A Tale of Two Brains
On Elon Musk and Derren Brown
Recently Elon Musk told us about Neuralink, his new company whose goal is “to change the fundamental nature of human communication forever” by facilitating “consensual telepathy” between people.
Initially the technology will be used to help people with brain injuries, but ultimately the goal is communication from one brain to another: “You could actually do an uncompressed direct conceptual communication with another person.”
Why would we want such a thing? “It’s mostly about the bandwidth, the speed of the connection between your brain and the digital version of yourself.”
So Neuralink is to do with keeping up with technology and efficiency — cutting out the “low data” problem of speech.
There are two problems here that I would hope someone at Neuralink is thinking about.
- How will the unconscious affect “direct” communication between people?
- How will the absence of speech, and the time it takes to listen, process, formulate thoughts, and respond, interfere with the ability to think critically, which requires a gap of time and space between communicating subjects?
Derren Brown, the extraordinary illusionist whose show Secret just opened to excellent reviews in New York, helps illustrate the dangers that Neuralink potentially poses. While Derren has asked audience members to maintain his show’s secrets, I think it is fair to say that at the core of Derren’s act is the apparent “reduction” of the normal distance between one mind and another.
Let me give just one example, which I’ll try to keep vague. At one point in his show, Derren needs to find audience members who are particularly susceptible to hypnosis. To achieve this, he creates a visual mood and affective tone that at least for some audience members appears to allow a more primitive, less rational part of their minds to emerge.
On one level this is harmless, as at the end of the day, it’s just a magic show and we are all there to have fun. But looked at from another angle, Derren’s show is evidence of just how trusting, submissive, and compliant the human subject potentially is. Of course we know this from the horrors of history, and most of us have witnessed the kind of mob behavior that René Girard spent so much of his life investigating.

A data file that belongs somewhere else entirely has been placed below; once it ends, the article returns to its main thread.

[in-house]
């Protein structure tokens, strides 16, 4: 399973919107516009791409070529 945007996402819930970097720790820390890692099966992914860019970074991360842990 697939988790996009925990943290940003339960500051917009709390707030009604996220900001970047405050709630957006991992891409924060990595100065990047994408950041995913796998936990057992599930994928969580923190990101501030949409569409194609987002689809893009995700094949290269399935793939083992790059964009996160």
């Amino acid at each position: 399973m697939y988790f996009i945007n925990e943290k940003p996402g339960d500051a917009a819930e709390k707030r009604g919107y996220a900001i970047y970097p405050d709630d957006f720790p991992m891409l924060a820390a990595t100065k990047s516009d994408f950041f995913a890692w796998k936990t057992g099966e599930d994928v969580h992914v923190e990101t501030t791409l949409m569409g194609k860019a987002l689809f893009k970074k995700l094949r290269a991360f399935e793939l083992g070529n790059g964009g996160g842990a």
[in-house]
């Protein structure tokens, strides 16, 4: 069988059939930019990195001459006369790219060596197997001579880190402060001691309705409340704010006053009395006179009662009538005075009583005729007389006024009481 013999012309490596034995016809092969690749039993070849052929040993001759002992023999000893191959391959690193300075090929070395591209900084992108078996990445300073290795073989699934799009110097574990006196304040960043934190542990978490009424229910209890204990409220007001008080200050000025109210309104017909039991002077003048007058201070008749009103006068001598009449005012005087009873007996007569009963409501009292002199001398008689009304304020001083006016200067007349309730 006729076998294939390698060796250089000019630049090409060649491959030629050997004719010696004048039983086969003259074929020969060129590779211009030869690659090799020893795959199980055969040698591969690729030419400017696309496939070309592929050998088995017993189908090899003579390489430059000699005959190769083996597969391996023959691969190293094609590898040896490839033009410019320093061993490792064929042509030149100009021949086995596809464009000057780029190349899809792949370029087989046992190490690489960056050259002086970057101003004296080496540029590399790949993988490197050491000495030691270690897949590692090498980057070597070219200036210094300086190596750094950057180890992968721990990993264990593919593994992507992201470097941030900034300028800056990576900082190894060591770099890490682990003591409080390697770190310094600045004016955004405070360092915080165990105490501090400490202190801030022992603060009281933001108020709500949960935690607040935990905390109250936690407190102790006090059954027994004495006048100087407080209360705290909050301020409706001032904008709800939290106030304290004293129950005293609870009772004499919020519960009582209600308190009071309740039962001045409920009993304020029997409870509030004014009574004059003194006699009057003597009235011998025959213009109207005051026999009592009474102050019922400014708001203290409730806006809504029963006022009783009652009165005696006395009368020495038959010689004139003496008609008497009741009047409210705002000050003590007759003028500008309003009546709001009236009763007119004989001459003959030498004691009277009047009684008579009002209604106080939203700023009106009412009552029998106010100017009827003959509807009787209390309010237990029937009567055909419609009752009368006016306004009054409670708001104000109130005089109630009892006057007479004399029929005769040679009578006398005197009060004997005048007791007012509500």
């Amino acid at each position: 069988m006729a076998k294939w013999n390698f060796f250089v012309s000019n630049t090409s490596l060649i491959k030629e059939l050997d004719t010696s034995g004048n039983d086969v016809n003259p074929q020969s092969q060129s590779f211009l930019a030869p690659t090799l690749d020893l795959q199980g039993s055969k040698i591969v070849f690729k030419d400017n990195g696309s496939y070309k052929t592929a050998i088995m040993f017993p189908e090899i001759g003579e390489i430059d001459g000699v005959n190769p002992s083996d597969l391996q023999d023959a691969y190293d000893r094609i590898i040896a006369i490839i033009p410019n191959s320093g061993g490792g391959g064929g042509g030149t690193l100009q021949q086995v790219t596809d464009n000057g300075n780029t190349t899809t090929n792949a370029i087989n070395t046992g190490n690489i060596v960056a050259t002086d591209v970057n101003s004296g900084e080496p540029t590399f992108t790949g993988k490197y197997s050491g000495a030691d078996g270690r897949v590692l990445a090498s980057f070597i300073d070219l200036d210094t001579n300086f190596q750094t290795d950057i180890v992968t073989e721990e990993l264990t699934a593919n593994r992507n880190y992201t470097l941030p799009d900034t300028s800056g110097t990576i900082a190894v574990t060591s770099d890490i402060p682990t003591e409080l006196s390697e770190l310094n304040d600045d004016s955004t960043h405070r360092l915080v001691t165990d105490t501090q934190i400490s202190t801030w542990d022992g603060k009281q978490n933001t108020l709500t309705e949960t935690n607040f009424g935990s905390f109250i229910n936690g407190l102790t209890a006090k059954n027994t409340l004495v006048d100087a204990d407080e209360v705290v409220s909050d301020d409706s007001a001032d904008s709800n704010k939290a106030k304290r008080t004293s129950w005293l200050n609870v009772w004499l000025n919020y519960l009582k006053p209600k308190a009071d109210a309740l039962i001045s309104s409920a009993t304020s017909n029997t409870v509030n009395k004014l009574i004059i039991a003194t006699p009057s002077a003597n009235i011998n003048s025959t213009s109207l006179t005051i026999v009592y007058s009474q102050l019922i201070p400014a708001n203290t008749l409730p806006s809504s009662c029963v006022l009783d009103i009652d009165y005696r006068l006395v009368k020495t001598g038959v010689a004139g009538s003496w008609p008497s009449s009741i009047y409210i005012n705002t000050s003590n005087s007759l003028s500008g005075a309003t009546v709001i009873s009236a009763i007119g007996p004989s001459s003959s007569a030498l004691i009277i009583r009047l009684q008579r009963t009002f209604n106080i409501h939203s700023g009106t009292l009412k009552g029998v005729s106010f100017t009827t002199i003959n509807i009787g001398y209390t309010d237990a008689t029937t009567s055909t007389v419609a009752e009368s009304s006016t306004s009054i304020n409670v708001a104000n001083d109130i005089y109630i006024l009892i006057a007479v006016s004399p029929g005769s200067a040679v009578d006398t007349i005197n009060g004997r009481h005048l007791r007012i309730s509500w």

But the introduction of technology designed to “skip past” parts of our minds — and culture — raises the stakes. If we fall under the spell of a charismatic leader or the magnetic pull of the mob, at least we can “wake up” from our hypnosis. What happens if technology enables a frictionless manipulation that permanently negates our ability to locate, and think from, a critical distance?
Secret avoids horrifying us because it takes care even as it seduces us: Derren doesn’t want to truly control or manipulate us, he just wants to show us what our minds are capable of. In fact, he warns us against charisma, is more or less honest with us about what he’s doing, and seems self-aware enough to avoid any impulses to misuse his abilities.
But what happens when the person communicating directly into our minds has no such care for us, and isn’t self-aware about his potentially violent unconscious?
It is not surprising that a powerful person like Elon Musk does not appear to be concerned with power relations. And someone with an ego as strong as his may not be attuned to the sometimes destructive logic of an uncontrollable unconscious. But at least he must be aware of our significant gaps in knowledge about the brain. This alone should give him pause.
Even were we to know “everything” about the brain, the intersubjective reality of human existence has little to do with biology and physiology. As great artists have always known, human reality is not about transparent meanings and passionless exchanges of data. Reality is about the ways we make meaning — the twisted ideological paths desire leads us down, and the seductive rationalizations that support a violence we can’t perceive. We still read Sophocles and Shakespeare hundreds of years after they wrote their plays because human subjectivity doesn’t change the same way human technology does.
Elon Musk is to be praised for his efforts to expand what we are capable of. But he’d do well to keep in mind the timeless truths that define the human — which will be with us no matter how much like the machines we create we become.